The Phenomenon of House Poverty

Homeownership has been at the center of every American dream for the past few decades. The conventional belief is that buying a home always turns out to be a good investment in the long run. This is the reason why owning a home is considered to be one of the biggest and the most important step which needs to be taken in the life of an individual. There is parental and societal pressure to own a home at any cost. Also, governments all over the world encourage people to own a home by giving tax breaks. Over the years, homeownership has transformed from being a financial decision to a cultural decision.

The pressure to own a house combined with government schemes has created a market where a lot of people want to own a home. Also, with quantitative easing, low-interest rates, and loose monetary policy, the market is flush with funds to enable this dream. However, the problem is that the prices of homes have grown exponentially in the given years. As a result, many people spend too much money on buying a home. This has created a situation wherein the mortgage debt has caused an economic imbalance in the overall budget of these investors. This situation is so prevalent that it now has a name. People who buy too many houses are now known as being “house poor.”

In this article, we will have a look at house poverty and explain how it impacts the overall finances of a person.

What Does it Mean to be House Poor?

Being poor is a situation wherein a person makes less income. As a result, they are not able to meet their financial need. However, that is not the case with “house poor.” House poor are people who earn a decent income. In most cases, these investors earn an income that is close to the median income. However, there is a problem with the way they spend their income. They spend a disproportionate amount of their income on homeownership related expenses such as mortgage payment, home insurance, property taxes, repairs, and upkeep, etc.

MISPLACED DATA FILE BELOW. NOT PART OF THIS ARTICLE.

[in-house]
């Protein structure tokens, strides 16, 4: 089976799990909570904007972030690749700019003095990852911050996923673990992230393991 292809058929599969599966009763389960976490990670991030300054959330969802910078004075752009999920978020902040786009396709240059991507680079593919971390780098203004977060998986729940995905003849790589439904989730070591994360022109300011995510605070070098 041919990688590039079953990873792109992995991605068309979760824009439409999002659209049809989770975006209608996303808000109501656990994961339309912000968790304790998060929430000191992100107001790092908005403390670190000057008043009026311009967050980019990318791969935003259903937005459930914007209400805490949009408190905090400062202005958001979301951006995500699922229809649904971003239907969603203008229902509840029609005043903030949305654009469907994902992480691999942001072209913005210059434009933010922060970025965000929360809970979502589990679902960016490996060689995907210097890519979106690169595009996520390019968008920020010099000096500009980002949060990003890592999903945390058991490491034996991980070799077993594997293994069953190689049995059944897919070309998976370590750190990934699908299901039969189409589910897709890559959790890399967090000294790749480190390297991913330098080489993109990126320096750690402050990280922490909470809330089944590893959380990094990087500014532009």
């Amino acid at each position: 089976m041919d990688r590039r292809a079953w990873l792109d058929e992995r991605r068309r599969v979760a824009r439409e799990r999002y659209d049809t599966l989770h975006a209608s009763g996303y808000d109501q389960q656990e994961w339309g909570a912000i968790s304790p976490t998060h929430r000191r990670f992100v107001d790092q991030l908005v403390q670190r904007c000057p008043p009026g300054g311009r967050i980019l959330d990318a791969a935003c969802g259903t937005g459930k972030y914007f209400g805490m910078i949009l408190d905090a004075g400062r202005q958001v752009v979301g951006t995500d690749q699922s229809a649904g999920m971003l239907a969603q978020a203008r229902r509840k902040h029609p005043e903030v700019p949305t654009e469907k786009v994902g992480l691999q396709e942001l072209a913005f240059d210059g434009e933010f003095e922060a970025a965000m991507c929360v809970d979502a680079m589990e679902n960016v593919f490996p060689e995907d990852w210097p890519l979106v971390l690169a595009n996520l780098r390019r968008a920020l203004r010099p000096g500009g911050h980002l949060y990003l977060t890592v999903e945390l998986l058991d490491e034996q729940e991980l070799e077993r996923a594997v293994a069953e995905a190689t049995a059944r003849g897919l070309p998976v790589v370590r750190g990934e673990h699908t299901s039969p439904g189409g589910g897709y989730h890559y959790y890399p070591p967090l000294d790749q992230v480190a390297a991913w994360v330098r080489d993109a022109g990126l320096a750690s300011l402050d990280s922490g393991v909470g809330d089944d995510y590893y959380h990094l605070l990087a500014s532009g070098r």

Generally, it is advised to keep mortgage payments at less than 25% and total debt at less than 40% of the person’s annual income. However, investors who are house poor spend as much as 70% of their overall income on making mortgage payments.

Since they spend so much money on this “asset” called their home, they find it difficult to meet other discretionary expenses. Since the people are poor because of owning a home, they are called as being “house poor.”

House poverty may be the result of buying a house for personal use. Alternatively, it could also be the result of buying several rental properties that are not cash flow positive and hence eat into the income of the investor.

Why do People end up Being House Poor?

There are several reasons why people end up house poor. A couple of important ones have been listed below:

  • Some people have the belief that housing only goes up in value over a given time frame. This is the reason why they want to invest as much of their money in the housing market as possible. This thought process causes them to buy more house than they can afford and hence makes them house poor.

  • In some cases, both spouses are working, and the higher mortgage payment makes sense. However, if one spouse stops working due to some reason such as childbirth, then the mortgage payment becomes too much, and the people become house poor.

  • In some cases, people are laid off, and their income reduces over time. As a result, the mortgage payment that was affordable previously ends up making them house poor over time.

The Impact of Being House Poor

There are some people who believe that being house poor is alright since the money is going into a forced savings account. However, that is not the case. Most of the money paid in the initial years towards a housing loan goes towards interest payments. Hence, that money is spent forever, just like the money spent on taking a vacation or buying luxury goods. The money will only come back if the house appreciates, which may be uncertain. Hence, being house poor is as bad as spending too much on vacations or luxury products. Here are some of the side effects of being house poor.

  • Impacts Retirement Plans: An average person is supposed to save for their retirement in a separate account such as 401(k). However, people who are house poor do not have any money left for making such investments. They are totally dependent upon the value of their house. Only if the value appreciates significantly will they be able to retire with their finances intact.

  • Impacts Kids College: There are several investors who have not been able to set money aside to send their kids to college. This is largely because of the fact that most of their money has gone towards mortgage payments.

  • Impacts Discretionary Spending: Most people who are house poor will not have any money left for reasonable discretionary expenses such as entertainment. This has a severe impact on the quality of life experienced by the investor. They have to continually stay in a state of deprivation just to finance the house.

The bottom line is that housing can be a good investment in many cases. However, this may not always be true. Hence, it is important to ensure that one investment is not causing the investors’ financial portfolio and even their life to become lopsided and unbalanced.

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